AND NOW, this 2nd day of December, 1993, upon consideration of plaintiff's motion for summary judgment, defendants' motion for summary judgment, and the parties' responses thereto, and after oral argument and the receipt of post-argument supplemental briefs, and for the reasons set forth in the foregoing Memorandum, it is hereby ORDERED that:

 1. Defendants' motion for summary judgment is DENIED;

 2. Plaintiff's motion for summary judgment is GRANTED;

 3. This Court declares that as to all funds interpleaded during the class period the Prothonotary of the Court of Common Pleas of Montgomery County should have established separate interest-bearing accounts and paid the interest earned on such accounts to those persons or entities ultimately determined to be entitled to the principal;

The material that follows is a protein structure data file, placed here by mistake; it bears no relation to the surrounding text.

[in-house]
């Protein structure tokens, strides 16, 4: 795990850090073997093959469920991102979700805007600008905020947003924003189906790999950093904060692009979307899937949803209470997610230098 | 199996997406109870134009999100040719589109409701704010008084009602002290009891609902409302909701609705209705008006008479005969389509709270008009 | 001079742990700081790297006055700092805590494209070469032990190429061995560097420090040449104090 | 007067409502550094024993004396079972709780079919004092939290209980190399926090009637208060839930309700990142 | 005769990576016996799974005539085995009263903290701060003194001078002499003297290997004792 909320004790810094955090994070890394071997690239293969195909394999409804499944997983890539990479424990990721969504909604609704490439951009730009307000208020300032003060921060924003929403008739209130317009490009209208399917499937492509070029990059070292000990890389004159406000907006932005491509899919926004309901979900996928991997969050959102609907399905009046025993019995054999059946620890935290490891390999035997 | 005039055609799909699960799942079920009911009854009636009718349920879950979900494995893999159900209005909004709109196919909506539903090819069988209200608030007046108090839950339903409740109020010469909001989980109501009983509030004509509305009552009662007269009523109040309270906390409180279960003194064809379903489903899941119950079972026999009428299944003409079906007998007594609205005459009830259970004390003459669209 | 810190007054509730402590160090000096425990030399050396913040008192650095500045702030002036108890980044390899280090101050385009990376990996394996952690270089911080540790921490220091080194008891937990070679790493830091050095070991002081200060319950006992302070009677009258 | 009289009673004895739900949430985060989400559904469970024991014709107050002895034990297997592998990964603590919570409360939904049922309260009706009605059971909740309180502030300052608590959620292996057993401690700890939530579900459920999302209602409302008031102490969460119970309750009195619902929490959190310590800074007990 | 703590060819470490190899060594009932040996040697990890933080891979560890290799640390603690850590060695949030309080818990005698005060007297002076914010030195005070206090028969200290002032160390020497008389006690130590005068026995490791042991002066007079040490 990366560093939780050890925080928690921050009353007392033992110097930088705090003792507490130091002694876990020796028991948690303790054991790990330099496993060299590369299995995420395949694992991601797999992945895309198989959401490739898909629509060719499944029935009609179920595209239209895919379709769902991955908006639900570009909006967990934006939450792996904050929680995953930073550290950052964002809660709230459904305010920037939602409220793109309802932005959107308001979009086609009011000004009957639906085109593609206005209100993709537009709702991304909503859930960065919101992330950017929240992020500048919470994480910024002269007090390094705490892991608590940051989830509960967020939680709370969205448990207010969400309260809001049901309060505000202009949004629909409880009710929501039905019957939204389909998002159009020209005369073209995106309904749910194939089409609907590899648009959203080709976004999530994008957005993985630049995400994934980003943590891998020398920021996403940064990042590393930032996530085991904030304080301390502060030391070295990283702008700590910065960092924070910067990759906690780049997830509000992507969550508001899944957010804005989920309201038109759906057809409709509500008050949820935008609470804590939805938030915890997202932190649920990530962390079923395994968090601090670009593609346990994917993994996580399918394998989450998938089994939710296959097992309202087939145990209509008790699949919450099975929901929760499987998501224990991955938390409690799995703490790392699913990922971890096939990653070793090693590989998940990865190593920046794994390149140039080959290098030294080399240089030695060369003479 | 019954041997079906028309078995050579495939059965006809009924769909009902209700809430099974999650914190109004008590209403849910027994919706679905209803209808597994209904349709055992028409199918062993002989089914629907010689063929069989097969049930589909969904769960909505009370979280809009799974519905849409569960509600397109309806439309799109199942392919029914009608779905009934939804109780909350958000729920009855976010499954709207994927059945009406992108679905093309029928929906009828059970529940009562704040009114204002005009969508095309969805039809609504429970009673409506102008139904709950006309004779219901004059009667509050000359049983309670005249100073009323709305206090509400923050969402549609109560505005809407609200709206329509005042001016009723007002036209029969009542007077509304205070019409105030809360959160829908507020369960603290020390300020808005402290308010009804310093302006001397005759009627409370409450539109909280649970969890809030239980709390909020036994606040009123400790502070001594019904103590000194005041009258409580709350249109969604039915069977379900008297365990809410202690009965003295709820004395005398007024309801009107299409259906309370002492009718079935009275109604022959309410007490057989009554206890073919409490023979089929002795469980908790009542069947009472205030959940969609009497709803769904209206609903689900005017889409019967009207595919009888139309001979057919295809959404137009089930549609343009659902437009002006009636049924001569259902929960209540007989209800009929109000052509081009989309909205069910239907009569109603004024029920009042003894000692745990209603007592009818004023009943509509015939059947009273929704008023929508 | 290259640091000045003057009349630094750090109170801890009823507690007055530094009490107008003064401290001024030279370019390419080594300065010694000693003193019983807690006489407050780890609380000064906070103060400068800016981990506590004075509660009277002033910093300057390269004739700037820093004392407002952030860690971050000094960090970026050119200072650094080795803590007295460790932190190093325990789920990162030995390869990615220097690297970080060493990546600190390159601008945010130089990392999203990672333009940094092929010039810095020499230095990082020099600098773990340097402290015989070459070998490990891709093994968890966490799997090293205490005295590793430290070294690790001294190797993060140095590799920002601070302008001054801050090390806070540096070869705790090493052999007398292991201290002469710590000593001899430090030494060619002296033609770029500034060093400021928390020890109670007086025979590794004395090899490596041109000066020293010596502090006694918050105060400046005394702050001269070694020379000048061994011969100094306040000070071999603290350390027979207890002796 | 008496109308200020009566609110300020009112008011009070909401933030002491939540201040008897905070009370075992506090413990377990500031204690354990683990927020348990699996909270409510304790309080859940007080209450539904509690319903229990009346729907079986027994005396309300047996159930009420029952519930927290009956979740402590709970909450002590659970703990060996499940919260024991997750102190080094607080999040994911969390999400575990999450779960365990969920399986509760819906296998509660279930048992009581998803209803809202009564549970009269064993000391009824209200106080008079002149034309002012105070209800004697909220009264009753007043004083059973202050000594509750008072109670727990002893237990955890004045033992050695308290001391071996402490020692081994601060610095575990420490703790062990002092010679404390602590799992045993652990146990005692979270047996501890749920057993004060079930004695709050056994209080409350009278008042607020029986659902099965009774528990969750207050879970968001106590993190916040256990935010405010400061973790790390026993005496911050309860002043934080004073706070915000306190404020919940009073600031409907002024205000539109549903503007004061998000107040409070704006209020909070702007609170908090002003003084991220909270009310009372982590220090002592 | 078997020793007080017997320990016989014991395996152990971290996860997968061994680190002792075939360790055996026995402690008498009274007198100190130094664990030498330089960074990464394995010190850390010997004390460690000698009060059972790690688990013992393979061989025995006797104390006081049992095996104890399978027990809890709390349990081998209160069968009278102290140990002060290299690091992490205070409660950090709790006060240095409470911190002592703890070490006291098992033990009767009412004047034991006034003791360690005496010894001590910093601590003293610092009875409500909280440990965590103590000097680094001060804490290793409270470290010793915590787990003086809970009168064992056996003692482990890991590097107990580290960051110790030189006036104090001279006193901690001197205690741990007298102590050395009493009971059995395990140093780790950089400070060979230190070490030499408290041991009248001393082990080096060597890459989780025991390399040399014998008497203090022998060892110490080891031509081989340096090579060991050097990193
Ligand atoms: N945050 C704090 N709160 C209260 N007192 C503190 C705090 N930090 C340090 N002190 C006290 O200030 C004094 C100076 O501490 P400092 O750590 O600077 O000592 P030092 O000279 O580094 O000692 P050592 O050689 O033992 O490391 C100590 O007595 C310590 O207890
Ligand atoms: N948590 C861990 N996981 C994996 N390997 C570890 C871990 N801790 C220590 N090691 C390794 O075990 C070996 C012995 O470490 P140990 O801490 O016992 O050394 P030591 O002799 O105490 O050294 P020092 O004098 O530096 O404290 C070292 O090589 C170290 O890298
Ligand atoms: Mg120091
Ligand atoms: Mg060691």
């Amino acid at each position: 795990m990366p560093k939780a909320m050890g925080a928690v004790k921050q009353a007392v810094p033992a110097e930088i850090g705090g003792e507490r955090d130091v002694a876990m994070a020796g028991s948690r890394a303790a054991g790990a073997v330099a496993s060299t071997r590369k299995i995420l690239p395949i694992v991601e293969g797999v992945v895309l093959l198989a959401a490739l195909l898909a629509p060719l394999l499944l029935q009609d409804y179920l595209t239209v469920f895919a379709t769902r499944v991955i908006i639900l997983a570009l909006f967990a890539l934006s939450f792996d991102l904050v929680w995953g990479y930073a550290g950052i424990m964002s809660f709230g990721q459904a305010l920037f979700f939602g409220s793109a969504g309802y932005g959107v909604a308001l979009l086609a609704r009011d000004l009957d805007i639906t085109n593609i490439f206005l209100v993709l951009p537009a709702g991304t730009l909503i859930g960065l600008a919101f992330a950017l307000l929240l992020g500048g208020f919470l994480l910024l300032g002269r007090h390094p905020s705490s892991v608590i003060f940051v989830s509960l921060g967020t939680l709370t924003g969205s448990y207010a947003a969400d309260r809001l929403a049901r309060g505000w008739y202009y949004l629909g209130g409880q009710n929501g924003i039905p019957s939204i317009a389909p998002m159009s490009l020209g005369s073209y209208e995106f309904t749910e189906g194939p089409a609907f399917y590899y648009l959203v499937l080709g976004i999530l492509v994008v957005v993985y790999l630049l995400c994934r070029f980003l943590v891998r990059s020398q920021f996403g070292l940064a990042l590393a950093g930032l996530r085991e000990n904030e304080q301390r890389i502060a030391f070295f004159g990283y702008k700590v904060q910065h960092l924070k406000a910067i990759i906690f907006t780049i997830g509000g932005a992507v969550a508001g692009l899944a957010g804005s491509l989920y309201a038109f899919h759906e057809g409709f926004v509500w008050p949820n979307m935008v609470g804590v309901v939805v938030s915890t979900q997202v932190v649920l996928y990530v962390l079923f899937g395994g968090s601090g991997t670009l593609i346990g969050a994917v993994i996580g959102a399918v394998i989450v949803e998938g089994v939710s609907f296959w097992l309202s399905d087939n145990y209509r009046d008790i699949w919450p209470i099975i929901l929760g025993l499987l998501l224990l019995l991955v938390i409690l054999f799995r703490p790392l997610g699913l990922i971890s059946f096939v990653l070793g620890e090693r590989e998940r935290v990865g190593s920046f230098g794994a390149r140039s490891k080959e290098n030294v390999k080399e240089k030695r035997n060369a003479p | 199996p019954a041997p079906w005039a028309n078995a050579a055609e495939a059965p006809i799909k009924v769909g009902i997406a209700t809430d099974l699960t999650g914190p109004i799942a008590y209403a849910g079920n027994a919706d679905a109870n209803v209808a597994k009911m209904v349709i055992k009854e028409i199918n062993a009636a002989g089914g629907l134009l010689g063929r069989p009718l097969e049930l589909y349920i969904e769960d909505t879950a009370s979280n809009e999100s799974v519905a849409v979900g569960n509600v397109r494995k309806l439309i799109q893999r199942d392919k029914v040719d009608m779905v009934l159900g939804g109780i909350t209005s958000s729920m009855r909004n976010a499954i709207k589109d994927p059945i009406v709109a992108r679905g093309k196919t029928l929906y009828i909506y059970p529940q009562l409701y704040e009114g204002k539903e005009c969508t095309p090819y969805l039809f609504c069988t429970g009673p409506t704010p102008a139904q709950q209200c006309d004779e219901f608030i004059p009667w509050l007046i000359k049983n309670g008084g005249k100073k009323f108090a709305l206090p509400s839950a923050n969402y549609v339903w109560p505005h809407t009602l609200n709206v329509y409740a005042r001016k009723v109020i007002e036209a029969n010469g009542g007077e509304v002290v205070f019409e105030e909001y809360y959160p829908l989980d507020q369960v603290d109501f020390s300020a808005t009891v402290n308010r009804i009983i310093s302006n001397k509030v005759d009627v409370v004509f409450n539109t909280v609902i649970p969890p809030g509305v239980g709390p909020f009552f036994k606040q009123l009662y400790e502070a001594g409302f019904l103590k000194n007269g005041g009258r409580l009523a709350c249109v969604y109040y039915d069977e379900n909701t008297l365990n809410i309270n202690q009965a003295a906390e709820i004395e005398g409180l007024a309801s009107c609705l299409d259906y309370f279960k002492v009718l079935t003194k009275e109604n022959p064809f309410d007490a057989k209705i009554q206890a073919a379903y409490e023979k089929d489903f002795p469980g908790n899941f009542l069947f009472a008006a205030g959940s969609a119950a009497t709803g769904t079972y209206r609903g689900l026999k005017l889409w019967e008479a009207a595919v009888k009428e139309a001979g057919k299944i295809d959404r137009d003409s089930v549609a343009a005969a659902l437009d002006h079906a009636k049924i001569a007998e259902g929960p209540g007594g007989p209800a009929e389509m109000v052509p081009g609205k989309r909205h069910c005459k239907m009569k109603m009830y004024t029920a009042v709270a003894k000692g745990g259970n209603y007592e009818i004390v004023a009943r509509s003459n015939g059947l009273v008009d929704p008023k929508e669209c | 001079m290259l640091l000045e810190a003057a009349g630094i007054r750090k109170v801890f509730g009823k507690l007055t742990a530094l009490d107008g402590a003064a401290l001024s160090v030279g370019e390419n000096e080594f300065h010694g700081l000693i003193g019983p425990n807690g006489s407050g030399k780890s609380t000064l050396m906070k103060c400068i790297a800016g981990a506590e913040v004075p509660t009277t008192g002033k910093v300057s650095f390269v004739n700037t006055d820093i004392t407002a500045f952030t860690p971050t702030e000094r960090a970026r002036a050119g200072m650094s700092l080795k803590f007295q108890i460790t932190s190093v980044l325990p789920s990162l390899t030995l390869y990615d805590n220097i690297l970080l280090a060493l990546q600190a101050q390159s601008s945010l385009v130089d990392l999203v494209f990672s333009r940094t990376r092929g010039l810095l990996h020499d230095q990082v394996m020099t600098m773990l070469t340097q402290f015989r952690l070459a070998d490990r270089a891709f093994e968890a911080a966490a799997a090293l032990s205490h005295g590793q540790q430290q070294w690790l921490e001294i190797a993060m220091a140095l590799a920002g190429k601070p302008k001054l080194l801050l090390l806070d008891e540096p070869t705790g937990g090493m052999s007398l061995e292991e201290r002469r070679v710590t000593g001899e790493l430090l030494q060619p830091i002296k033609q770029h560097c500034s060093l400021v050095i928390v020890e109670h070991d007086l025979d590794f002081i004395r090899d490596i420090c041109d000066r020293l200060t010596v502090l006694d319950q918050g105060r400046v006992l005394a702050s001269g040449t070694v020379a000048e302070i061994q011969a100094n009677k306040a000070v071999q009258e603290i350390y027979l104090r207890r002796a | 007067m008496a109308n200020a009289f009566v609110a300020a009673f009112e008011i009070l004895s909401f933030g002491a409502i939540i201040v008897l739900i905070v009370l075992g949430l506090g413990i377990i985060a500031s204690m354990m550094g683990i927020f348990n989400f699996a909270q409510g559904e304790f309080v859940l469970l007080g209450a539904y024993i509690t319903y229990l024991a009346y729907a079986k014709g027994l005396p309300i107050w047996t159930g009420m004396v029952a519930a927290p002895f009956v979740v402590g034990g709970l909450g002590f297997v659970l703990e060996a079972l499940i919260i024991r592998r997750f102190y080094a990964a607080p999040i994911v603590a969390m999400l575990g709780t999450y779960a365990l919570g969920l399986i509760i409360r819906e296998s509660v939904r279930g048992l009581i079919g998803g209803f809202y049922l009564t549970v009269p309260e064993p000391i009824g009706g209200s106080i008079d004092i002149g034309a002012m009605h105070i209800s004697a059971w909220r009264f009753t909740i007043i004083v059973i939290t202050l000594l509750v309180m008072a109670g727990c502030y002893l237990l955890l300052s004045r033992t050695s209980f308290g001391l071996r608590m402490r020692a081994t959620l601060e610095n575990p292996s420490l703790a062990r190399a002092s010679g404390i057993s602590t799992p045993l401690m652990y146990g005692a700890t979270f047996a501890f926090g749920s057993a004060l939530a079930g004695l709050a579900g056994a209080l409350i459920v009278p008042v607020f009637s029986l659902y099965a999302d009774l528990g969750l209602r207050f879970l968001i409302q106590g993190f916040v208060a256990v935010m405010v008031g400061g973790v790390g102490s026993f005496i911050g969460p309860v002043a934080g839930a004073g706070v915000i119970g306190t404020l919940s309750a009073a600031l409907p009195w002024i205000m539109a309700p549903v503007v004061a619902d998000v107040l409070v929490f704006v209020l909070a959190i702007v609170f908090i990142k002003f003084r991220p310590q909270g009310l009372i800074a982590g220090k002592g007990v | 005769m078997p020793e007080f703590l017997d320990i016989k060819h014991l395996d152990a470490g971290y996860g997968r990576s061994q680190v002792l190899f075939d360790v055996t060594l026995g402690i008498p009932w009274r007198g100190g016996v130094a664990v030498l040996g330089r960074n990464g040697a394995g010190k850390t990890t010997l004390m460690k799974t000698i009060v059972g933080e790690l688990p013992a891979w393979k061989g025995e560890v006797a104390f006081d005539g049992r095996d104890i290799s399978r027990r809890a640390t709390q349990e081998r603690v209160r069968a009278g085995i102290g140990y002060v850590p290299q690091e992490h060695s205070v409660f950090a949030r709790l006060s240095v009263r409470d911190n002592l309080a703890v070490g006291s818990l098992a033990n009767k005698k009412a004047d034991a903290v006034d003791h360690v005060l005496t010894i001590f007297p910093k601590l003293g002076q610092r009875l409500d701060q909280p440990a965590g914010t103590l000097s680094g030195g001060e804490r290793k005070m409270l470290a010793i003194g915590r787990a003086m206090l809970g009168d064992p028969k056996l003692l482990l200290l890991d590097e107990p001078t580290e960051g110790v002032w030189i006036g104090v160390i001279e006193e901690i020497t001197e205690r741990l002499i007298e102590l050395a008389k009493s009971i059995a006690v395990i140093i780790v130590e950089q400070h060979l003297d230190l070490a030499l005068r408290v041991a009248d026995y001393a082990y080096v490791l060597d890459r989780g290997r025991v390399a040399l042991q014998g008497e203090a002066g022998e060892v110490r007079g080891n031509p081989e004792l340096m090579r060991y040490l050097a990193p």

4. It is further declared that the Prothonotary is only authorized to impose the poundage fee calculated in accordance with 42 Pa.Cons.Stat.Ann. § 21161 on funds interpleaded into court; and

 5. The declarations set forth in PP 3 and 4 shall be STAYED, and issues relating to other relief and class counsel's entitlement to attorney's fees shall be DEFERRED, until the later of thirty-one days from the entry of this Order or final appellate review of its propriety.


 Stewart Dalzell, J.